Dead Heroes Club claim to be the sole Irish progressive rock band,
and indeed apart from the defunct Horslips, nothing else comes to mind. Their self-titled debut album is also self-produced
and -promoted, and represents their "mission to reinvent and rejuvenate prog-rock in a contemporary context".
The album kicks off with A Day in the Life of the World,
which opens pleasantly enough with clean guitars and piano before introducing Liam Campbell's vocals. Mr Campbell is a dead
ringer for Peter Gabriel, and displays a similar range and style to early Genesis, with a definite influence in the lyrics
as well. The music here is reminiscent of American neo-proggers Iluvatar. It continues in this fairly inoffensive vein for
almost four minutes, before launching into a very early-Genesis passage with Hackett-esque guitars and Hammond. Indeed, this
piece would not have been out of place on Foxtrot.
Feel the Dark continues the dichotomy. One can't
escape the Gabriel comparison, and we're not just talking vocal quality here. Otherwise, it's a lovely tune with some nice
riffs. Sunrise on the Trenches, a delightful lyric, has a long introduction in the booklet about the battle of the
Somme. I confess I would have liked to have heard this track - and some of the others - with less of the ever-present rhythm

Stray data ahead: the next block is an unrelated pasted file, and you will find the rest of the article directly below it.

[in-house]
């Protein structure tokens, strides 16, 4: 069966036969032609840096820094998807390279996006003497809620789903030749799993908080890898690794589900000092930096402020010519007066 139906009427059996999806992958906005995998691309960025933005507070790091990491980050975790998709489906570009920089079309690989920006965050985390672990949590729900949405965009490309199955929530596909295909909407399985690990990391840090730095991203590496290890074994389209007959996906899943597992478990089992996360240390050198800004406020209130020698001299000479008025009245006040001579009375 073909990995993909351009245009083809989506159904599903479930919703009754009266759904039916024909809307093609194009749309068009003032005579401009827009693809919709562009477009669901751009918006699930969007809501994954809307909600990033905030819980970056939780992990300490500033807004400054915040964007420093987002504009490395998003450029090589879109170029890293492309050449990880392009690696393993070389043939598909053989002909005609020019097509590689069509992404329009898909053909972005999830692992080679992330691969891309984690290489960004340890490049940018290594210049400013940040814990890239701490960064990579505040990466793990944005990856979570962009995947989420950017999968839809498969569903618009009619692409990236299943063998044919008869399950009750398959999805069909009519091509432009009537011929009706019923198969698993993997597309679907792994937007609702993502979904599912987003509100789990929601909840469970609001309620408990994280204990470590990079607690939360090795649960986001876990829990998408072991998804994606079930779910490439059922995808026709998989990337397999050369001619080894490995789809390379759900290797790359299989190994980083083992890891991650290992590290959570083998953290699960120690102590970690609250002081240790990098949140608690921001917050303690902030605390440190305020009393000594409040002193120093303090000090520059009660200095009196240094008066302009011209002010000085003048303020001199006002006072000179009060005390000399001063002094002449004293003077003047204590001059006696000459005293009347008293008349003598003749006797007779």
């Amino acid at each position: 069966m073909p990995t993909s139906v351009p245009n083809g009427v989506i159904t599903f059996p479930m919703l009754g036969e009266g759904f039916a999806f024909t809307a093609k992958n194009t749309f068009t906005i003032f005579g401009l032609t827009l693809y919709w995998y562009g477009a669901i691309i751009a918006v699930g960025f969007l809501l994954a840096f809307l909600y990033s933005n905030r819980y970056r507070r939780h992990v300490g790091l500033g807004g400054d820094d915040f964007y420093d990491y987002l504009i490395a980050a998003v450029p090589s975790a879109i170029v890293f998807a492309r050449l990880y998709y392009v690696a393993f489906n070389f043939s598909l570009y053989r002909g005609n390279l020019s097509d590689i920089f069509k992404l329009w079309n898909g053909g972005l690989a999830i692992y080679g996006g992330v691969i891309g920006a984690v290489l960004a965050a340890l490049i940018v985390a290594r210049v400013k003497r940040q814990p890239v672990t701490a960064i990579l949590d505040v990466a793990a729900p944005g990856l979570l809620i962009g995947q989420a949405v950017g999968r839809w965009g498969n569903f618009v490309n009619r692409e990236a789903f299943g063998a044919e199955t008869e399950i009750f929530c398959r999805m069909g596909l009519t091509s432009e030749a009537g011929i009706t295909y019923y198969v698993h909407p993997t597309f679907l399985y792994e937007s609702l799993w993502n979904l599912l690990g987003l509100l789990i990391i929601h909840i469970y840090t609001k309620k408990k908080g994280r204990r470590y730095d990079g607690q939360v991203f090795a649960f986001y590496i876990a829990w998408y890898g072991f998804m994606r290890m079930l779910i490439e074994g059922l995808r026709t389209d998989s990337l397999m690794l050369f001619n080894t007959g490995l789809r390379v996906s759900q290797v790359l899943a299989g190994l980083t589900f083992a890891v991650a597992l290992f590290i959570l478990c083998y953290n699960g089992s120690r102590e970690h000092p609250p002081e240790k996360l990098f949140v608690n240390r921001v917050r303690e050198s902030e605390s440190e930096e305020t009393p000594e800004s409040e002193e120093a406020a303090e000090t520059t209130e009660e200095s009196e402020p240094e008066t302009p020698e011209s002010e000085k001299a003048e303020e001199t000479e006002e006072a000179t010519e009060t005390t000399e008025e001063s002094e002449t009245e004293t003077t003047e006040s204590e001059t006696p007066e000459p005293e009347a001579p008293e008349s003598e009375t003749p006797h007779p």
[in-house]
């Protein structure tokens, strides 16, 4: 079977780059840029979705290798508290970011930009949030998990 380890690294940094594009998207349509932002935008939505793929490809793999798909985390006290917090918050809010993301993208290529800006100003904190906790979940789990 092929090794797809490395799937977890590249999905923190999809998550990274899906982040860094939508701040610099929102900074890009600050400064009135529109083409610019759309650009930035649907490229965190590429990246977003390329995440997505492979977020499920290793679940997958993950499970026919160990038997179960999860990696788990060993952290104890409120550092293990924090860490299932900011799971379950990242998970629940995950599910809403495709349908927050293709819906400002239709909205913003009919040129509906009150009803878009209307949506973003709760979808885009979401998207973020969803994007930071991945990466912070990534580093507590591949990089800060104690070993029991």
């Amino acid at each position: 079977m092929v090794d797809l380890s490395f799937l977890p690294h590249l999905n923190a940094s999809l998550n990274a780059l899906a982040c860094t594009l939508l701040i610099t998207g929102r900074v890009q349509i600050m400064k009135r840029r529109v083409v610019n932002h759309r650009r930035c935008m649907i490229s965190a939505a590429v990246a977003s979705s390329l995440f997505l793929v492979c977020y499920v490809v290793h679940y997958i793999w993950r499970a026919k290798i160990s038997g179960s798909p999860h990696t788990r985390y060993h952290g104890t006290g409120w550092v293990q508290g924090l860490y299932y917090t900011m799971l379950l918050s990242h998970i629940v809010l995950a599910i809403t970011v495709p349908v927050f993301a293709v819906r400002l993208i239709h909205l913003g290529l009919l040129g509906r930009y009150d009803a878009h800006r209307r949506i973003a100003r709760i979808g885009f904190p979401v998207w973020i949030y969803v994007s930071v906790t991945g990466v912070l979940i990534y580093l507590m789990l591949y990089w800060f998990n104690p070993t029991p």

Falling from Grace ups the intensity with some more
guitars. It seems that ten years of guitar effects have passed guitarist Gerry McGerigal by, which is a shame, for the fizzy
clipped sound here detracts from the tasteful playing. The middle section here is something Genesis would have done about
thirty years ago; since no-one else seems to be doing it any more, I have no objection to Dead Heroes Club doing just that.
It's followed by some shorter tracks; The Road to Jerusalem has a nod to IQ in style but lacks variety, and tends to
drag a little. One Day Too Soon cuts back on the ever-present rhythm guitars, allowing the song to groove, and it works
very well. I'm not sure which band member provides the backing vocals here, but it fits nicely. Press Any Key, by contrast,
is four minutes that really doesn't belong on this album.
Third Light is a nice but throwaway instrumental,
leading into the longest piece here, namely the ten-minute A Secret Never To Be Told. Now, I generally like long pieces,
provided there's enough variety to sustain the interest, and Dead Heroes Club perform that well by moving through each of
the moods found throughout the album. It's good, with the exception of some unusually poor vocals early on. They manage to
shake off the Genesis comparisons here for the most part. The hidden section at the end is unnecessary.
Dead Heroes Club have done themselves proud with this debut. The
album is consistent and offers a good blend of acoustic stylings with the more progressive influences. I would recommend this
highly to any fan of the softer side of progressive rock, as well as early Genesis fans. The recent addition of a full-time
keyboardist to the band promises more diversity and power for live performances and the next release too. It could do with
some more variety in the songs, a little more dynamics to the music, less rhythm guitars; but ultimately, it's an excellent
Conclusion: 7 out of 10